arbitrarywayasdistricts,sotheymightalsocontainbiases,sincecountiesaretypically

notmuchsmallerthandistricts.Manyofthedivisiondependentmodelsenduprelaxingtheirboundariesfromcountylinesinordertomaintainequalpopulations,whichmakestheinitialassumption

ofusing countydivisionsuseless,andalso allows forgerrymanderingifthisrelaxationmethodisnotwellregulated.

Treatingthestateascontinuous(i.e. withoutpreexistingdivisions)doesnotleadto

anyspecifictypeofapproach.Itgivesusalotoffreedom,butatthesametimewecanimposemoreconditions.IftheForrestandHaleet.al.methodsareanyindication,weshouldfocusonkeepingcitieswithindistrictsandintroducegeographicalconsiderations.(Notethattheseconditionsdonothavetobeconsideredifweweretotreattheproblemdiscretelybecausecurrentdivisions,likecounties,areprobablydependentonprominentgeographicalfeatures.)

Goal:Createamethodforredistrictingastatebytreatingthestatecontinu- ously.Werequirethefinaldistrictstocontainequalpopulationsandbecontiguous.Additionally,thedistrictsshouldbeassimpleaspossible(see §2foradefinitionofsimple)andoptimallytakeintoaccountimportant geographicalfeaturesofthestate.

2 NotationandDefinitions

? contiguous:AsetRiscontiguousifitispathwise-connected.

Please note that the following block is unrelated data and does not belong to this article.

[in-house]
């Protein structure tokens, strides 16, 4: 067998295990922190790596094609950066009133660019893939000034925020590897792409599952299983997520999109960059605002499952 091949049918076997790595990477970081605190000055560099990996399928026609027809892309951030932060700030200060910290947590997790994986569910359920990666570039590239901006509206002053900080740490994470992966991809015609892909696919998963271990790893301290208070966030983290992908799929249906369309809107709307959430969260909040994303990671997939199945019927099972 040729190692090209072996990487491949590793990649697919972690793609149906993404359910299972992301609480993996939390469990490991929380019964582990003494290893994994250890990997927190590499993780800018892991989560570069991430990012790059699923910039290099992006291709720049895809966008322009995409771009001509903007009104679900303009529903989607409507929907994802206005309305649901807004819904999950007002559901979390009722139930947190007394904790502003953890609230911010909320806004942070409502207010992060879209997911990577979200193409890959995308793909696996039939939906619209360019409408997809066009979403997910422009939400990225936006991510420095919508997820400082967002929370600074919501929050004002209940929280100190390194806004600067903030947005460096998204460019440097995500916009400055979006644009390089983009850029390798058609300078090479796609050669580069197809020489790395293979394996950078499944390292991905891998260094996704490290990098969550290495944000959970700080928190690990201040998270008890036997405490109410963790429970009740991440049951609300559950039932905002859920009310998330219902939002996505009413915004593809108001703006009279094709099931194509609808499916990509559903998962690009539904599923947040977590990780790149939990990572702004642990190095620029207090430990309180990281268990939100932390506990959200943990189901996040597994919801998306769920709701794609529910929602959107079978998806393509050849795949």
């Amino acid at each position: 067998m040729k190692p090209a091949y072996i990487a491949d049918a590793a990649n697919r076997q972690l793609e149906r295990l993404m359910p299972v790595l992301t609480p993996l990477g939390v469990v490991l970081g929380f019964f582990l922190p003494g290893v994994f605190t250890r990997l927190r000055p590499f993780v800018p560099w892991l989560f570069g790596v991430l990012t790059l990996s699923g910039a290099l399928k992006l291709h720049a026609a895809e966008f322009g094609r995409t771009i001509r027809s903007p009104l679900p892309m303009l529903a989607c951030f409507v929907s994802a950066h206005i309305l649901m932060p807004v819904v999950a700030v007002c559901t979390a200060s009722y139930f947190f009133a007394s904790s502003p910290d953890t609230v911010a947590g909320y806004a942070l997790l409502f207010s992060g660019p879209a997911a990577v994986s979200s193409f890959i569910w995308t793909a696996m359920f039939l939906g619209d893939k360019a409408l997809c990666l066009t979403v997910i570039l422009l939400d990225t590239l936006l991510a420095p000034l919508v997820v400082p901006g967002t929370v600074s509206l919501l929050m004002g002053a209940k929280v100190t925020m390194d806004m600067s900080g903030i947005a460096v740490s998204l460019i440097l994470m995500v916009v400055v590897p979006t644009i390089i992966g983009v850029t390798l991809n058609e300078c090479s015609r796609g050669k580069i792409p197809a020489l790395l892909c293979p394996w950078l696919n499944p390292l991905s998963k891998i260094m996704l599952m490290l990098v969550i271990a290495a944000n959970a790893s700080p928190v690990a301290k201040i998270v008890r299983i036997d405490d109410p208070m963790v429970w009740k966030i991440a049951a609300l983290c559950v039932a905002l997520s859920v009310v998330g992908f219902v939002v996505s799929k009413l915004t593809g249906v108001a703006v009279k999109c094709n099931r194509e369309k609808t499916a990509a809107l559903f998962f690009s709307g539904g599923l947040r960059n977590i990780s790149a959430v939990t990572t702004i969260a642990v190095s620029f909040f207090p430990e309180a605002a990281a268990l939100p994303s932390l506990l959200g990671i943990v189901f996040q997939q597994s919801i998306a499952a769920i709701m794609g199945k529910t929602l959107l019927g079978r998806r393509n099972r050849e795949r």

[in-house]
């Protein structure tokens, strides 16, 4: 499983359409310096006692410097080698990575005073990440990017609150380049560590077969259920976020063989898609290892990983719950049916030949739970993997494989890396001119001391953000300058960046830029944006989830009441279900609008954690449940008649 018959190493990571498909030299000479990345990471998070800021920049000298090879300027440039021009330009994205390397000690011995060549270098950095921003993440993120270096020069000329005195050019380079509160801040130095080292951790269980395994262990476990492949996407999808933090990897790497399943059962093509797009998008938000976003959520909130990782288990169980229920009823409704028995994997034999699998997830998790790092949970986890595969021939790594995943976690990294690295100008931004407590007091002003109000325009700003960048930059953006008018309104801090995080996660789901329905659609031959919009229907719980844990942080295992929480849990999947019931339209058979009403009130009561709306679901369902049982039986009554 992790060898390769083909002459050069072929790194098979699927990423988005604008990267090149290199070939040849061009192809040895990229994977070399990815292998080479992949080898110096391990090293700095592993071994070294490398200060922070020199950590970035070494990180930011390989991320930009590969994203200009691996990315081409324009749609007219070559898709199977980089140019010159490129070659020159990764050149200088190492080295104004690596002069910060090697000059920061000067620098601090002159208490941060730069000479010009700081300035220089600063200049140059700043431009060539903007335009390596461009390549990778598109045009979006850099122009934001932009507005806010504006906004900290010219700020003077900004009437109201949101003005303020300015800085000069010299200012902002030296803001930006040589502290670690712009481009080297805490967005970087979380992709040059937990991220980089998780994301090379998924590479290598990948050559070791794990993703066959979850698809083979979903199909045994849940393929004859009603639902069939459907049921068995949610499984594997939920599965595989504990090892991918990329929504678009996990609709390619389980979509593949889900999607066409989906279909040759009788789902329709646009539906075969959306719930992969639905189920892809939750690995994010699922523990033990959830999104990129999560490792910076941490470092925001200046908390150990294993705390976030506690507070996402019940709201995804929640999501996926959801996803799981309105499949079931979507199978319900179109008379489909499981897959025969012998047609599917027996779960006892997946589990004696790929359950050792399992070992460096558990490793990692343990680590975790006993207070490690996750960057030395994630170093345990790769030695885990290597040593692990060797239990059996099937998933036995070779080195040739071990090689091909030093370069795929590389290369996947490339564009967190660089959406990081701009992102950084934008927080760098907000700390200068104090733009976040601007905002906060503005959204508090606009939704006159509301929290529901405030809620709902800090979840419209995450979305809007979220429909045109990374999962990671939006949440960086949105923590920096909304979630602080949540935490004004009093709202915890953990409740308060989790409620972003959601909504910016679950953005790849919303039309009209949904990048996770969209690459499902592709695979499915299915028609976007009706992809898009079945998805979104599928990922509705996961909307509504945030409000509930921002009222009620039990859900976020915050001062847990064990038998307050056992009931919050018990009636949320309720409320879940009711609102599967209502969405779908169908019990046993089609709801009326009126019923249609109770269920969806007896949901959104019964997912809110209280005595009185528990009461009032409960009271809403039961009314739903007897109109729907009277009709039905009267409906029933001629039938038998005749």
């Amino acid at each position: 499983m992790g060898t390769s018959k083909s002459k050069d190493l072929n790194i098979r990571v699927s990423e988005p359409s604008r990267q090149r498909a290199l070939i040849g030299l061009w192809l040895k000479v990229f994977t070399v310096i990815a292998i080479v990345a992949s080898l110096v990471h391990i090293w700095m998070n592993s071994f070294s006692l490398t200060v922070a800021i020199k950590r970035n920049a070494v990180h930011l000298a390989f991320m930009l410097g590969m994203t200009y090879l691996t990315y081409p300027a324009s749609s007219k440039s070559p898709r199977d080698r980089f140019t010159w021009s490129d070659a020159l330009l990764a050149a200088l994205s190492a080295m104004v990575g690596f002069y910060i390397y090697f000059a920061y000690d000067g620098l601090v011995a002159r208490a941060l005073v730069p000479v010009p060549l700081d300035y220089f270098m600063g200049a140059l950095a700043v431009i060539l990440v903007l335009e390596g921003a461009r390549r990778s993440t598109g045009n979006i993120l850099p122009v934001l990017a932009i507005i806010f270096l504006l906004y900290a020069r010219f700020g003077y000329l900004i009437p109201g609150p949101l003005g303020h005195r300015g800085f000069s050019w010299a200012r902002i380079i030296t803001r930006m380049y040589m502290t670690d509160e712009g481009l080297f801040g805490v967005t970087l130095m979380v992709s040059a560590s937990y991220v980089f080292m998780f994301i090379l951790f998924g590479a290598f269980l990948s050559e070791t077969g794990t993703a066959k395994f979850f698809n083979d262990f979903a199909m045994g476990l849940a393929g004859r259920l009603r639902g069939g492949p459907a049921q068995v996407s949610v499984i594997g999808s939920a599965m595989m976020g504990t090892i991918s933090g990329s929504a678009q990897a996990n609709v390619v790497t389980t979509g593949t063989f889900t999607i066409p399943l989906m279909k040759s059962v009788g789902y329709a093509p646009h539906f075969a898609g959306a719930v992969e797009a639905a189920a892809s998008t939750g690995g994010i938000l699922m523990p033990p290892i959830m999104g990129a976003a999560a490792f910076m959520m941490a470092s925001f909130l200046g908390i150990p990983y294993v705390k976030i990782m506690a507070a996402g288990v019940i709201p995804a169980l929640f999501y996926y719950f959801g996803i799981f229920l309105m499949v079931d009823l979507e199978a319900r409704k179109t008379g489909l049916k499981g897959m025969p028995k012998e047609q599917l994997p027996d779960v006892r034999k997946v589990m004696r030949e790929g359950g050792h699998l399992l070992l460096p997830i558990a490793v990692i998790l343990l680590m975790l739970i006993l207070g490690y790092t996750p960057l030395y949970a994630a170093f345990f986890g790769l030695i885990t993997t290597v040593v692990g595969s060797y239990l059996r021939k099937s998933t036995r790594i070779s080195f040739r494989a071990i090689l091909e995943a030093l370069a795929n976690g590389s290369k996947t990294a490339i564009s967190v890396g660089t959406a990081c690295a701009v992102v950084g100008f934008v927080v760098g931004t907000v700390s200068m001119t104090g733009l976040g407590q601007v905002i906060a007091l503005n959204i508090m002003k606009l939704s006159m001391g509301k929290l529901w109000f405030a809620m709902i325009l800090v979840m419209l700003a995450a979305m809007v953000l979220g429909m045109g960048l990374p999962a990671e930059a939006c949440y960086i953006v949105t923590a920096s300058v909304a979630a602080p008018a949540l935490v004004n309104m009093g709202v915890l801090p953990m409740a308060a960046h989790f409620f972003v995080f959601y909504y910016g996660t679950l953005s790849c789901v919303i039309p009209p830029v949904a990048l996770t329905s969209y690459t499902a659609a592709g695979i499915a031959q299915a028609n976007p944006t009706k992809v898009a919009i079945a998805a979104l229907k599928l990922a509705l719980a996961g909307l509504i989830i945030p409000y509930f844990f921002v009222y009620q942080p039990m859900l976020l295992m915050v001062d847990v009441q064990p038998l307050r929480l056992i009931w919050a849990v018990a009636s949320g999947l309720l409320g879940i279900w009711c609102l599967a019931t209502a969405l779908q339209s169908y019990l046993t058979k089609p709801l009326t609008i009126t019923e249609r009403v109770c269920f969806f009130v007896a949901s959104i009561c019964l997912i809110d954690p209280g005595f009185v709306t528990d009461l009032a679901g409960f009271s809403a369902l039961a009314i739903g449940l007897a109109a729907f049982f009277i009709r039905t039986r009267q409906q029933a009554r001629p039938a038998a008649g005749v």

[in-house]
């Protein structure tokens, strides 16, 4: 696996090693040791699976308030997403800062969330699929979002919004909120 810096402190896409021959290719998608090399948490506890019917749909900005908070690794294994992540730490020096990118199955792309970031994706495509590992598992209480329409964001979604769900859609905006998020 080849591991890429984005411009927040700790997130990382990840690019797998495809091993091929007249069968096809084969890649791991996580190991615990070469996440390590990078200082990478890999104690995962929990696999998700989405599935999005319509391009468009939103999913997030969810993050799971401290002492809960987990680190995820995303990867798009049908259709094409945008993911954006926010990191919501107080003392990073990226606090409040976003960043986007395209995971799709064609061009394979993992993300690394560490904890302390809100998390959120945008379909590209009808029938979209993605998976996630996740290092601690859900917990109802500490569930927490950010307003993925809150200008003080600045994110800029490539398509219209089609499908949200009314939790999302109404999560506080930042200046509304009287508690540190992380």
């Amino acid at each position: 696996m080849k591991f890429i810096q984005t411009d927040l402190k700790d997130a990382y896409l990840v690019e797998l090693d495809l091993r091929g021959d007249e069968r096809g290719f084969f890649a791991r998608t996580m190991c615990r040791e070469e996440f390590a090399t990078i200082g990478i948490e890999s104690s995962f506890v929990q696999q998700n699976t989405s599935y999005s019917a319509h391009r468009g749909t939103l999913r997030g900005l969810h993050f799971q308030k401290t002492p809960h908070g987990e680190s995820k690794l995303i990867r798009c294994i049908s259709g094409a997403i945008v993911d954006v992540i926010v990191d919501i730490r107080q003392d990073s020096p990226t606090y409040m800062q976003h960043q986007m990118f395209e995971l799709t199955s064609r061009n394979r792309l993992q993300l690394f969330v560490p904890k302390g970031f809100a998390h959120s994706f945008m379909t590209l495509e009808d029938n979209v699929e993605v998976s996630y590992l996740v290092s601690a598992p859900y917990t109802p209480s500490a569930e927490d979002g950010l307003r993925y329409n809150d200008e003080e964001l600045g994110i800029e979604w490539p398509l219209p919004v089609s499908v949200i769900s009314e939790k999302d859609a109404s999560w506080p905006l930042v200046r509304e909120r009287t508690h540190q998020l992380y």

? compactness:Wewouldlikethedefinitionofcompactnesstobeintuitive. One waytolookatcompactnessistheratiooftheareaofaboundedregiontothesquareofitsperimeter. Inotherwords

CRp = Q R2 4π

whereCR isthecompactnessofregionR,AR isthearea,pR istheperimeterand

Qistheisoperimetricquotient. Wedonotexplicitelyusethisequation,butwedo

keepthisideainmindwhenweevaluateourmodel.

? simple:Simpleregionsarecompactandconvex.Notethatthisdescribesarelativequality,sowecancompareregionsbytheirsimplicity.

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? Voronoidiagrams:apartitionoftheplanewithrespecttonnodesintheplane

suchthatpointsintheplaneareinthesameregionofanodeiftheyareclosertothatnodethantoanyotherpoint(foradetaileddescription,see§4.1)

? generatorpoint:anodeofaVoronoidiagram

? degeneracy: thenumberofdistrictsrepresented byonegeneratorpoint

? Voronoiesquediagram: avariationoftheVoronoidiagrambasedonequalmassesoftheregions(see§4.2)

? populationcenter:aregionofhighpopulationdensity

3 TheoreticalEvaluationofourModel

Howweanalyzeourmodel‘sresultsisatrickyaffairsincethereisdisagreementintheredistrictingliteratureonkeyissues.Populationequalityisthemostwelldefined.Bylaw,thepopulationswithindistrictshavetobethesametowithinafewpercentoftheaveragepopulationperdistrict.Nospecificpercentageisgiven,butbeassumedtobearound5%.

Creatingasuccessfulredistrictingmodelalsorequirescontiguity.Inaccordancewithstatelaw,districtsneed tobepath-wiseconnectedsothat onepartofadistrict cannotbeononesideofthestateandtheotherpartontheotherendofthestate.Thisrequirementismeant tomaintainlocalityandcommunitywithindistricts.Itdoesnot,however,restrict islandsdistrictsfromincludingislandsiftheisland‘spopulationisbelowtherequiredpopulationlevel.

Finally,thereisadesireforthedistrictstobe,inoneword,simple.Thereislittletonoagreementonthischaracteristic,andthemostcommonterminologyforthisiscompact.Taylordefinessimpleasameasureofdivergencefromcompactnessduetoindentationoftheboundaryandgivesanequationrelatingthenon-